Friday, October 30, 2020

Garden Friday



It's Garden Friday and we are holdin' on to our hats!
The remnants of Hurricane Zeta came through yesterday
with a vengeance.
Fortunately, we were spared any real damage
and ended up with an inch and a quarter of beautiful rain.

A few plants got blown down with the fierce winds, 
but we're hoping they will recover in time.
We are grateful that most of the storm missed our area,
 and humbled by knowing that others were not so fortunate.

Before the storm hit,
we were able to check on our fall crops.
The broccoli is getting some serious size to it.
Cabbage, chard, spinach and tat soi
are all doing well and should supply us with ample greens.
So far, we haven't noticed any pest issues.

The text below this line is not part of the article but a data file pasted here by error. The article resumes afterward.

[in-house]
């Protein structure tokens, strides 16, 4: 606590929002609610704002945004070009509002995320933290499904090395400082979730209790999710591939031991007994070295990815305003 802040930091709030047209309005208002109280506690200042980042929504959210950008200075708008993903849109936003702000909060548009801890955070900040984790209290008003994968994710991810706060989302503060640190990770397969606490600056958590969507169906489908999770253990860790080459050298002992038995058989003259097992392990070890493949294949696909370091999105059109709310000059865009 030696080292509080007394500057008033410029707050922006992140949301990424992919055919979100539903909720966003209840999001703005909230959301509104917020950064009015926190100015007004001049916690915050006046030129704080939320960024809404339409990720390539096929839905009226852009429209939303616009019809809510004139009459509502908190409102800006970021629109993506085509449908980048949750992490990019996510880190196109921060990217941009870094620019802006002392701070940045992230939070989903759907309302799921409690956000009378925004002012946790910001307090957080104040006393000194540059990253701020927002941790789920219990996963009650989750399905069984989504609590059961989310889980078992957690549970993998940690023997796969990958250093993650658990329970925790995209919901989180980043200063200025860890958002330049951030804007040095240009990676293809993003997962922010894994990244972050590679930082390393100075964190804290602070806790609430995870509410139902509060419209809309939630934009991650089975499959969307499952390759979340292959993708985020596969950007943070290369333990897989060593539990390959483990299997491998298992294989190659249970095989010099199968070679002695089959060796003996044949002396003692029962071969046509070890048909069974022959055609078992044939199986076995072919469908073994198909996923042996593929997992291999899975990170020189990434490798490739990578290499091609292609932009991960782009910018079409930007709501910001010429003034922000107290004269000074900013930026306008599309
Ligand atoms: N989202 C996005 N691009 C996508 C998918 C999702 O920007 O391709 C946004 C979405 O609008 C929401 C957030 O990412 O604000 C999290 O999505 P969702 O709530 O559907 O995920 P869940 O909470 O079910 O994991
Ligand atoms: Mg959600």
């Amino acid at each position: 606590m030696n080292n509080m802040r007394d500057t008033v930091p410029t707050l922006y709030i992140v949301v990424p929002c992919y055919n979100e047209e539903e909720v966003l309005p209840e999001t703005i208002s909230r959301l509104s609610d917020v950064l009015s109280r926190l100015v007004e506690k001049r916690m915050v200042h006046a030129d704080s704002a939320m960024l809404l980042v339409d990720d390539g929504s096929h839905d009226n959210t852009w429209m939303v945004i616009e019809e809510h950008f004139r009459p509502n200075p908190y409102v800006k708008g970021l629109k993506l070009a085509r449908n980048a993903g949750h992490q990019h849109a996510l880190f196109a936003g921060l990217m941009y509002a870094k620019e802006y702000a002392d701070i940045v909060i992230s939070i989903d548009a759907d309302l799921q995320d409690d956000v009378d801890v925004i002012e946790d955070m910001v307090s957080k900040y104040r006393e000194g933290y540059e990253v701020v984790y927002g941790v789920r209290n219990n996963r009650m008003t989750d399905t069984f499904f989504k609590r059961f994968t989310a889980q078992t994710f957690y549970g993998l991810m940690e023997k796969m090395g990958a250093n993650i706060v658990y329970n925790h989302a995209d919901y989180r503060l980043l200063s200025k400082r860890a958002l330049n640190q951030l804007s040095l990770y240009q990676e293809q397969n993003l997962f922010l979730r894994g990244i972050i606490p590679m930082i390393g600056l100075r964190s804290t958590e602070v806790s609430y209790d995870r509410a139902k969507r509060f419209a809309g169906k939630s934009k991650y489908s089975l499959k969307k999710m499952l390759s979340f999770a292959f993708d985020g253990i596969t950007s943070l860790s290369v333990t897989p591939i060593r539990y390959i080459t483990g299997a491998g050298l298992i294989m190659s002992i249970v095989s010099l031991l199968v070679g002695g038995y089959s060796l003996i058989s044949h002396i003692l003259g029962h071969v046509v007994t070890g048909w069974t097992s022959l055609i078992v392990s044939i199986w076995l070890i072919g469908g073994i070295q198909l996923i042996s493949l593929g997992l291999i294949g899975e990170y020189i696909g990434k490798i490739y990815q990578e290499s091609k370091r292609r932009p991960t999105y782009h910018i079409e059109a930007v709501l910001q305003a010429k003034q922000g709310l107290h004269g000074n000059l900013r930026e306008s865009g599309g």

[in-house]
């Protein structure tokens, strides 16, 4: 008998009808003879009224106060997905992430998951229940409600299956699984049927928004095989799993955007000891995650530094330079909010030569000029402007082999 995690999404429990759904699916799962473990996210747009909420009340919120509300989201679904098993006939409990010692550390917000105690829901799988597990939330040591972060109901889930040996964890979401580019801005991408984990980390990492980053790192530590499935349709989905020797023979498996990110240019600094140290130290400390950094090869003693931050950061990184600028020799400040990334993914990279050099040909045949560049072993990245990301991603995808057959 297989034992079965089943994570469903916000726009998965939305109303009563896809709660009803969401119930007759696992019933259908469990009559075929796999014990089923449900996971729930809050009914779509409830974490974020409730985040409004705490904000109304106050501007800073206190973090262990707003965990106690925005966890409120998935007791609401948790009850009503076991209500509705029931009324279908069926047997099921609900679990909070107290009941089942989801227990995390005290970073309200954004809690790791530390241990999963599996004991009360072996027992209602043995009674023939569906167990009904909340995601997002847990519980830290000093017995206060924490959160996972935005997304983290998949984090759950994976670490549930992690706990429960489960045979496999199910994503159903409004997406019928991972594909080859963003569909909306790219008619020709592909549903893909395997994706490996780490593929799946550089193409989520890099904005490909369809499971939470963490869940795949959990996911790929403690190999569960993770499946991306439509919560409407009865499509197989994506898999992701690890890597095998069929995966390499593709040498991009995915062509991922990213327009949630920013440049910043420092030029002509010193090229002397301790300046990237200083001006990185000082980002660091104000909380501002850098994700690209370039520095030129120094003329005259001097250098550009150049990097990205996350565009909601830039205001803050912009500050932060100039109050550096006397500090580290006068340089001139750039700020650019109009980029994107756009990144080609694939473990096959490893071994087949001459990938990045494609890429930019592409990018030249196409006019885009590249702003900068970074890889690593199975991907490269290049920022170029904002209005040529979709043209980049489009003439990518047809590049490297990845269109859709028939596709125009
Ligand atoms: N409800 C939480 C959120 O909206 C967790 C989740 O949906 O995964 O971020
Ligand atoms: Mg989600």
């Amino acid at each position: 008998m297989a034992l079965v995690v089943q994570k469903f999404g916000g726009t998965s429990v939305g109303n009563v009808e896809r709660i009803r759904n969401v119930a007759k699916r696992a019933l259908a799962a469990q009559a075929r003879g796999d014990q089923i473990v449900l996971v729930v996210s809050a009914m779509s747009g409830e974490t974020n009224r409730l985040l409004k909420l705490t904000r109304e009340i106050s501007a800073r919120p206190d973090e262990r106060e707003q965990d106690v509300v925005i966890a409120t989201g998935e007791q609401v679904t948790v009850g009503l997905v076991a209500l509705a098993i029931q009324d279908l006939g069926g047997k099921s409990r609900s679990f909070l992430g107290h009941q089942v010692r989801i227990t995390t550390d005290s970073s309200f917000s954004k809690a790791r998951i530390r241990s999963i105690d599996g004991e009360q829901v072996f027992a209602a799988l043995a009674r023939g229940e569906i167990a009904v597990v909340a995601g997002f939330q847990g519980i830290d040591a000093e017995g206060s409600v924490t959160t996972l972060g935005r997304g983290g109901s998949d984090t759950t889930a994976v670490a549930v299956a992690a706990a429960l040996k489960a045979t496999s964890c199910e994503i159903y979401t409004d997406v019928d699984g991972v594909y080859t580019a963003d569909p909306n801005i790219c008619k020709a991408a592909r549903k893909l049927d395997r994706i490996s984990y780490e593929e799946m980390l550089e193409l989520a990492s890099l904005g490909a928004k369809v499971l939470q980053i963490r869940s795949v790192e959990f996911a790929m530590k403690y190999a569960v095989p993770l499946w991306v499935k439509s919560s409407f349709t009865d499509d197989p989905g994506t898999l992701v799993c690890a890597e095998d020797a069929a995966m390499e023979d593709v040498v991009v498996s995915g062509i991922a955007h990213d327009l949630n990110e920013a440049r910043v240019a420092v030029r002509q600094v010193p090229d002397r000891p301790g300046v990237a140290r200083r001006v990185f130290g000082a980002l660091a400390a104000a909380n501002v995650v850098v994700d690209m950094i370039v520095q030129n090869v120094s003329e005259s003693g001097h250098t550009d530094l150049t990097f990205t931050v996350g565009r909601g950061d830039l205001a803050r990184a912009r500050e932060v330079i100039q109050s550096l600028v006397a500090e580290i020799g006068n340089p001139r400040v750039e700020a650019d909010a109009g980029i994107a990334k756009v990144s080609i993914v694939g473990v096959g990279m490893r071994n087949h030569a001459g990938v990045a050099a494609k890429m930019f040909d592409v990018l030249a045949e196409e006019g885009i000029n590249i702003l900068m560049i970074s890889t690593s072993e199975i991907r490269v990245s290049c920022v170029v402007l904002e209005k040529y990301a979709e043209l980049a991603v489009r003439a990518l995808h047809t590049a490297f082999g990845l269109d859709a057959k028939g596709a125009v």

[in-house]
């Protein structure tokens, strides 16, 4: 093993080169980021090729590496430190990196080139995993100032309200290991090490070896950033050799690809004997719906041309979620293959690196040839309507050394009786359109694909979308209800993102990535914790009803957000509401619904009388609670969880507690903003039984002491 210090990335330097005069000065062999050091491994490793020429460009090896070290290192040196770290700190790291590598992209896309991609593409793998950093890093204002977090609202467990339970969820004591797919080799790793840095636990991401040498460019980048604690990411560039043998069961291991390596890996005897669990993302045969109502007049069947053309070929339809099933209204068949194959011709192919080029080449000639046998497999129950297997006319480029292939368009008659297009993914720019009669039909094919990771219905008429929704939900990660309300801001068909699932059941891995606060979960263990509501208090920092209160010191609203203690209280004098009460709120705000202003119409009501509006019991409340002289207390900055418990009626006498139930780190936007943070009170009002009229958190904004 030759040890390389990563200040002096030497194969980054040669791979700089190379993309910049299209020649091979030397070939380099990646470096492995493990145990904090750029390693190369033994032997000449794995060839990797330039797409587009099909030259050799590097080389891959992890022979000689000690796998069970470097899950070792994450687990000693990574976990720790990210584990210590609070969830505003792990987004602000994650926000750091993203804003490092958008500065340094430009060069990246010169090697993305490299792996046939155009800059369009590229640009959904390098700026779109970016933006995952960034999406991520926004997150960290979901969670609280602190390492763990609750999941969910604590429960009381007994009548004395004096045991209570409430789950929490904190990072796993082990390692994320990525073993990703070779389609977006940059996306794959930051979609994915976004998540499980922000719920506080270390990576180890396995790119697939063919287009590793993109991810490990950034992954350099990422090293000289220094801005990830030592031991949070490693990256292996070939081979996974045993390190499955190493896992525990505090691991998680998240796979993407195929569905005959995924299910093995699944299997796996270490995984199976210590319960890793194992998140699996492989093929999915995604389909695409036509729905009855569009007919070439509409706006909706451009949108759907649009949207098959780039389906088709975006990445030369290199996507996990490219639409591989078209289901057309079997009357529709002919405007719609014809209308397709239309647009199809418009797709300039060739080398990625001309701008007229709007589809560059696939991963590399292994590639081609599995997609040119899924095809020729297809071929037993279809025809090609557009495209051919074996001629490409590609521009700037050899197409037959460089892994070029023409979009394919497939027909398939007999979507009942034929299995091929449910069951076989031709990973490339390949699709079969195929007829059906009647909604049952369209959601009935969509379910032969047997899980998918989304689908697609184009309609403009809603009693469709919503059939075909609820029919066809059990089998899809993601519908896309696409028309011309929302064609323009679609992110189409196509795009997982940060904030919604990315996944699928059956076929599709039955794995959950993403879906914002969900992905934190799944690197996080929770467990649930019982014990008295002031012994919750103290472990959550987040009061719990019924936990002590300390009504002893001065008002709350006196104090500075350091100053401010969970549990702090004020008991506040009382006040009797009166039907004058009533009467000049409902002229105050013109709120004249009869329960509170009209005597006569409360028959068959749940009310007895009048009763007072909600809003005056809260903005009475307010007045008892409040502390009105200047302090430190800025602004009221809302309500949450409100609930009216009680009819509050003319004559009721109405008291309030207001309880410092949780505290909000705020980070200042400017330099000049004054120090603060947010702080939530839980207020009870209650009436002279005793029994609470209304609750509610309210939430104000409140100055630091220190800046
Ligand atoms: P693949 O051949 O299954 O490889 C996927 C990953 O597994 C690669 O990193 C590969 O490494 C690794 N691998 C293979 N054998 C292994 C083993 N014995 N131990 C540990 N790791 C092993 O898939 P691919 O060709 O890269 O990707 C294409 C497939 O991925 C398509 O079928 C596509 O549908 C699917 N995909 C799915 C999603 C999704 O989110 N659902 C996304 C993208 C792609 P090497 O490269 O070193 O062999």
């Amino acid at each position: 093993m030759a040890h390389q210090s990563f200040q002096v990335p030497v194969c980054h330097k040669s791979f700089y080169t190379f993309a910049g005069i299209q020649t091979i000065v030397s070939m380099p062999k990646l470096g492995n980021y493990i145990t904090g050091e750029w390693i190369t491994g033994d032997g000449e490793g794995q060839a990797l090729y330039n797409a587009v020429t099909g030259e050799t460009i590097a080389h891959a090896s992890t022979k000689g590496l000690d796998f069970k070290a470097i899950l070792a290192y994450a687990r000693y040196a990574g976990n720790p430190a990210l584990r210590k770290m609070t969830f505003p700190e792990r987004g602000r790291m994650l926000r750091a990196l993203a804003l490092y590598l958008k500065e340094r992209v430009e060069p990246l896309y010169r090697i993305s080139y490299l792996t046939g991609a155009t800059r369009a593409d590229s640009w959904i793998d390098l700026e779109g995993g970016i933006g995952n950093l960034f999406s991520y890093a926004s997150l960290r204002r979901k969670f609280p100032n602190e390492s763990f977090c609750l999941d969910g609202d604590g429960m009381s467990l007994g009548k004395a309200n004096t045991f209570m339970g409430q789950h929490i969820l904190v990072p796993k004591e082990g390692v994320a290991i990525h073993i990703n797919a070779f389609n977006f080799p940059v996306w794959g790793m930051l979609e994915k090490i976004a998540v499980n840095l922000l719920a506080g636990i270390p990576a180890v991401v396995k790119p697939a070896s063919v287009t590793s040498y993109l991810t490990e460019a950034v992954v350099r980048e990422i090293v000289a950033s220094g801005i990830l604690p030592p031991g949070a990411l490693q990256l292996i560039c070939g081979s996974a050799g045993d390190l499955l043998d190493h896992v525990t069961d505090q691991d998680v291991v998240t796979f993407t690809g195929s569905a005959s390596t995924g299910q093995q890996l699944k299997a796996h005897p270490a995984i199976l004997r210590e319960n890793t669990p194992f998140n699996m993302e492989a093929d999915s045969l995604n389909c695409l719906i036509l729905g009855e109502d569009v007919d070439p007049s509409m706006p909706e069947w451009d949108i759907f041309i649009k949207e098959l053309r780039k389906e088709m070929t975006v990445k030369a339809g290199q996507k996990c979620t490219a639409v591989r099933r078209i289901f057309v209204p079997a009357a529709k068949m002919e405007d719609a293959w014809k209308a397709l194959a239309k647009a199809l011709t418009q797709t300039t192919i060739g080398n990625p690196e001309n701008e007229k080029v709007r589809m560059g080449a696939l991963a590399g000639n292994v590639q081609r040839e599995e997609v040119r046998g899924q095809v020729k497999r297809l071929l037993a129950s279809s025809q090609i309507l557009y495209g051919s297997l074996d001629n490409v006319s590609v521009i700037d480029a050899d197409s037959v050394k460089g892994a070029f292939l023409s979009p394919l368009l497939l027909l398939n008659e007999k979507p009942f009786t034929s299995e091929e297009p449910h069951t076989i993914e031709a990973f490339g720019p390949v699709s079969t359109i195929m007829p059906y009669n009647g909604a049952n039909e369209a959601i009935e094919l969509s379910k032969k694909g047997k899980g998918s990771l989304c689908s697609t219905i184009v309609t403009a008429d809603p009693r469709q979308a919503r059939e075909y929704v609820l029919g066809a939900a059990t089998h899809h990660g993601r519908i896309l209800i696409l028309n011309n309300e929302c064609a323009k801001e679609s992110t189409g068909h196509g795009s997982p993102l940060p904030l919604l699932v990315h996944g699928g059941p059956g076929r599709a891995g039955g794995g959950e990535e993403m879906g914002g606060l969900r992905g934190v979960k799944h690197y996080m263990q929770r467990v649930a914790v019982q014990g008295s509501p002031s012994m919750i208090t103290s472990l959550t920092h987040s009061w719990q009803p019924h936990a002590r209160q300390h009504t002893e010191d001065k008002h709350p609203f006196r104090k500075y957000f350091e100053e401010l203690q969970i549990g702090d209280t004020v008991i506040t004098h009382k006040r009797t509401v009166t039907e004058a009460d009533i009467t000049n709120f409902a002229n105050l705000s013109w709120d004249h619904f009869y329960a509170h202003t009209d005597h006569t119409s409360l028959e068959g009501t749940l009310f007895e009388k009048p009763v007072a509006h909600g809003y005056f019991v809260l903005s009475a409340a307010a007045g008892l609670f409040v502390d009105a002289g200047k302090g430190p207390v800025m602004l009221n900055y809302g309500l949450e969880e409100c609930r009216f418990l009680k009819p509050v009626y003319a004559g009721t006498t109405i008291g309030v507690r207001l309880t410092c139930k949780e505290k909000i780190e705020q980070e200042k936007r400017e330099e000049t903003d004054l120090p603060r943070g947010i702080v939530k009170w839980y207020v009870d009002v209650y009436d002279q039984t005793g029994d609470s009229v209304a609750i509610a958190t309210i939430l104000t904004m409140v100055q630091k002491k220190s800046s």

All of the raised beds were given a dose
of turkey poop this week.
The beets are growing well,
but with next week's temperatures plummeting,
I'm not sure if we'll get an actual harvest.
We'll see how well the row covers help these lil' guys.

The parsley was visited by the sweet gum seed pods.
I'm glad the row covers had not yet been placed,
because the wind was mighty strong
and could have damaged them irreparably.
The parsley we have planted is for use in cooking,
but also for the butterflies to enjoy in the warmer months.
I have had parsley overwinter in the past,
so we'll see what happens with these seedlings.

With most of the larger projects completed,
I'm working on a few smaller tasks,
like creating a wooden pathway to the garden using pallet wood.
A trip to the landfill in Crouse is in order,
so that I can pick up a load of free mulch
with which to use for the walkways in the garden.
It'll make it look so much tidier.